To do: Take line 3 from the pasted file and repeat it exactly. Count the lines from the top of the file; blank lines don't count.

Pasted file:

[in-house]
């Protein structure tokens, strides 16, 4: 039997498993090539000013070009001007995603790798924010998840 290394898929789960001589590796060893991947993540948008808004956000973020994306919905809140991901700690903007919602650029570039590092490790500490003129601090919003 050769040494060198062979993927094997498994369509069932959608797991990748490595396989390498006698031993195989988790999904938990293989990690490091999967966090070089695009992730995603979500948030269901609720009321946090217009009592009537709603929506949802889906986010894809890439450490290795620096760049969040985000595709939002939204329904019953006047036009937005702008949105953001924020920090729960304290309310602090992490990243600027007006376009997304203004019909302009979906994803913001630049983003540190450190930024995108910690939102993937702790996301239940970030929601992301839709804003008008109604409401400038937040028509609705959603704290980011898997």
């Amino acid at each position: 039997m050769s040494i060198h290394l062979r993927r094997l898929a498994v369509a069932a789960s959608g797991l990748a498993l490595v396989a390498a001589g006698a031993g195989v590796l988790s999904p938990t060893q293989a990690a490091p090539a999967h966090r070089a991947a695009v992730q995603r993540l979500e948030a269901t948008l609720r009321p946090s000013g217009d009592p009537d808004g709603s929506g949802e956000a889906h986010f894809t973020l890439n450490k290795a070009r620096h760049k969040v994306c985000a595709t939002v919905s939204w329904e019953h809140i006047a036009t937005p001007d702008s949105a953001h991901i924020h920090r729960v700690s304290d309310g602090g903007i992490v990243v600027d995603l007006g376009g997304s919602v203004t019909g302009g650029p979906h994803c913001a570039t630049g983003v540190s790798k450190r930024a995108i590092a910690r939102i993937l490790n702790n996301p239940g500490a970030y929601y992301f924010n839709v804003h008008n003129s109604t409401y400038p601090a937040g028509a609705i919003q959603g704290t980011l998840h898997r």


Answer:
């Amino acid at each position: 039997m050769s040494i060198h290394l062979r993927r094997l898929a498994v369509a069932a789960s959608g797991l990748a498993l490595v396989a390498a001589g006698a031993g195989v590796l988790s999904p938990t060893q293989a990690a490091p090539a999967h966090r070089a991947a695009v992730q995603r993540l979500e948030a269901t948008l609720r009321p946090s000013g217009d009592p009537d808004g709603s929506g949802e956000a889906h986010f894809t973020l890439n450490k290795a070009r620096h760049k969040v994306c985000a595709t939002v919905s939204w329904e019953h809140i006047a036009t937005p001007d702008s949105a953001h991901i924020h920090r729960v700690s304290d309310g602090g903007i992490v990243v600027d995603l007006g376009g997304s919602v203004t019909g302009g650029p979906h994803c913001a570039t630049g983003v540190s790798k450190r930024a995108i590092a910690r939102i993937l490790n702790n996301p239940g500490a970030y929601y992301f924010n839709v804003h008008n003129s109604t409401y400038p601090a937040g028509a609705i919003q959603g704290t980011l998840h898997r």